Shanklin, Nancy. (2006). “What are the characteristics of effective literacy coaching?” Literacy Coaching Clearinghouse.
Showers, B. (1985). Teachers coaching teachers. Educational Leadership, 53(6), 12-16.
Showers, B., & Joyce, B. (1996). The evolution of peer coaching. Educational Leadership, 53(6), 12-16.
Singer, H., & Ruddell, R.B. (1976). Theoretical models and processes of reading (2nd ed.). Newark, DE: International Reading Association.

Singer, H., & Ruddell, R.B. (1985). Theoretical models and processes of reading (3rd ed.). Newark, DE: International Reading Association.

Snow, C.E., Burns, M.S., & Griffin, P. (1998). Preventing reading difficulties in young children. Washington, DC: National Academy Press.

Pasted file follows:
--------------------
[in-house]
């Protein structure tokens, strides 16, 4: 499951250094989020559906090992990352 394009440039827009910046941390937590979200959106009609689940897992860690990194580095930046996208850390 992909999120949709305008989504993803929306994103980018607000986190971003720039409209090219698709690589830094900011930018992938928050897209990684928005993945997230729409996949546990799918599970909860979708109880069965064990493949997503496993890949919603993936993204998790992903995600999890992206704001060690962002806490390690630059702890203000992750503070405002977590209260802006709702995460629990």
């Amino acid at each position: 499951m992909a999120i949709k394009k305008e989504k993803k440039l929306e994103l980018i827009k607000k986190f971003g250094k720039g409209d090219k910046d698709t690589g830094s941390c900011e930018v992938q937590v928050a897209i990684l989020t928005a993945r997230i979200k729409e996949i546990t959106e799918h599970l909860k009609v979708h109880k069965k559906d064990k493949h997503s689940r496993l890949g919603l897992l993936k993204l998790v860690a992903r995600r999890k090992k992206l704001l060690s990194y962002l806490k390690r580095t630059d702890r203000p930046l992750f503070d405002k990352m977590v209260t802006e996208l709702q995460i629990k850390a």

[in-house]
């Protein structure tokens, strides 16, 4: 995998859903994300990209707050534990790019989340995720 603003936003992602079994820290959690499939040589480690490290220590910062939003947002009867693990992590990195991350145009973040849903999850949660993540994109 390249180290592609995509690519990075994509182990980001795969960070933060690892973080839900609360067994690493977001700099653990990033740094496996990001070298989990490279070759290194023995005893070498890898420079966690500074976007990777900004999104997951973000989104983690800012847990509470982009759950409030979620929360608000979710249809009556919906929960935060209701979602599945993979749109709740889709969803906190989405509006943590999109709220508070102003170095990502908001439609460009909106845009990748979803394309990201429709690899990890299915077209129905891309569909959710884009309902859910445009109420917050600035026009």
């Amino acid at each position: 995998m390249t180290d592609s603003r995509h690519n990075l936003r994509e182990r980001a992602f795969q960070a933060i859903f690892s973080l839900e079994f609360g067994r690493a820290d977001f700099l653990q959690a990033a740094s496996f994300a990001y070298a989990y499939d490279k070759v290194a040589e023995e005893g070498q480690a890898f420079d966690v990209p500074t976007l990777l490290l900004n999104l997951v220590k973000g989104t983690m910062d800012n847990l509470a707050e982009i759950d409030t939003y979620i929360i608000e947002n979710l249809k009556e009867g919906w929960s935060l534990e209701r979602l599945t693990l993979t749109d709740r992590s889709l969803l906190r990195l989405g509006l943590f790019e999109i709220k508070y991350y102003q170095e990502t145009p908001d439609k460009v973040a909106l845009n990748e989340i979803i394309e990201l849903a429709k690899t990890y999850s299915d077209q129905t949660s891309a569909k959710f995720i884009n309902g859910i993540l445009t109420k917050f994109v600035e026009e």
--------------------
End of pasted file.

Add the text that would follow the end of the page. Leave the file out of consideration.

Stein, Sandra & Gewirtzman, Liz. (2003). Principal Training on the Ground: Ensuring Highly Qualified Leadership. Portsmouth, NH: Heinemann.
Sweeney, Diane. (2003). Learning along the way: Professional development by and for teachers. Portland, ME: Stenhouse.
Tatum, Alfred. (2005). Teaching reading to black adolescent males: Closing the achievement gap. Portland, ME: Stenhouse.
Toll, Cathy A. (2006). The Literacy Coach’s Desk Reference: Processes and Perspectives for Effective Coaching. Urbana, IL: NCTE.
Toll, Cathy A. (2005). The Literacy Coach's Survival Guide: Essential Questions and Practical Answers. Newark, DE: International Reading Association, 2005.
Walpole, Sharon & McKenna, Michael. (2004). The Literacy Coach’s Handbook: A Research-Based Practice. New York, NY: The Guilford Press.

World Wide Web to the Rescue!

Great Web Resources
Complied by Laura Benson

Center for the Improvement of Early Reading Achievement

Center on English Learning and Achievement

Professional Organizations:

Listen to the Children